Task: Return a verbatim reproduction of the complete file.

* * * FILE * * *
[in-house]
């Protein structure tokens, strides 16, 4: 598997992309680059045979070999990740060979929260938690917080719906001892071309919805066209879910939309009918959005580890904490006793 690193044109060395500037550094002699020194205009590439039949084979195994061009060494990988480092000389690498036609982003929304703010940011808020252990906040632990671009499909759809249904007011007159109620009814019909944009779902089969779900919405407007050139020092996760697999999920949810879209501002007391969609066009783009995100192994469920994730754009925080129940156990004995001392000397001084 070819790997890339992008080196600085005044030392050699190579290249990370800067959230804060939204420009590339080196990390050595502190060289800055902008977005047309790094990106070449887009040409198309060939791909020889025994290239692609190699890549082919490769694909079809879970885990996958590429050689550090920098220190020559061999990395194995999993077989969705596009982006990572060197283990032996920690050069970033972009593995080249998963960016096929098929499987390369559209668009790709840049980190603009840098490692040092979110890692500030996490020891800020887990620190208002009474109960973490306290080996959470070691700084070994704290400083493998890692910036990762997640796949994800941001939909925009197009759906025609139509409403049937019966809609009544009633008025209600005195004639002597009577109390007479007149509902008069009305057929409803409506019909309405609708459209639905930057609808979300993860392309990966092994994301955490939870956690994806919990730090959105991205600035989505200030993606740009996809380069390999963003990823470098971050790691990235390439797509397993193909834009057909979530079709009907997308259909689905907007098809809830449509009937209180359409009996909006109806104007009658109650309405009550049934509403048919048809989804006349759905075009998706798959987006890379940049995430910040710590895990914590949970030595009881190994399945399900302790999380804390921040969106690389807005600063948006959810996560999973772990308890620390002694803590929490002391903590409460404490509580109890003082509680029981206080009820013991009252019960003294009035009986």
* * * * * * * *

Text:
[in-house]
């Protein structure tokens, strides 16, 4: 598997992309680059045979070999990740060979929260938690917080719906001892071309919805066209879910939309009918959005580890904490006793 690193044109060395500037550094002699020194205009590439039949084979195994061009060494990988480092000389690498036609982003929304703010940011808020252990906040632990671009499909759809249904007011007159109620009814019909944009779902089969779900919405407007050139020092996760697999999920949810879209501002007391969609066009783009995100192994469920994730754009925080129940156990004995001392000397001084 070819790997890339992008080196600085005044030392050699190579290249990370800067959230804060939204420009590339080196990390050595502190060289800055902008977005047309790094990106070449887009040409198309060939791909020889025994290239692609190699890549082919490769694909079809879970885990996958590429050689550090920098220190020559061999990395194995999993077989969705596009982006990572060197283990032996920690050069970033972009593995080249998963960016096929098929499987390369559209668009790709840049980190603009840098490692040092979110890692500030996490020891800020887990620190208002009474109960973490306290080996959470070691700084070994704290400083493998890692910036990762997640796949994800941001939909925009197009759906025609139509409403049937019966809609009544009633008025209600005195004639002597009577109390007479007149509902008069009305057929409803409506019909309405609708459209639905930057609808979300993860392309990966092994994301955490939870956690994806919990730090959105991205600035989505200030993606740009996809380069390999963003990823470098971050790691990235390439797509397993193909834009057909979530079709009907997308259909689905907007098809809830449509009937209180359409009996909006109806104007009658109650309405009550049934509403048919048809989804006349759905075009998706798959987006890379940049995430910040710590895990914590949970030595009881190994399945399900302790999380804390921040969106690389807005600063948006959810996560999973772990308890620390002694803590929490002391903590409460404490509580109890003082509680029981206080009820013991009252019960003294009035009986």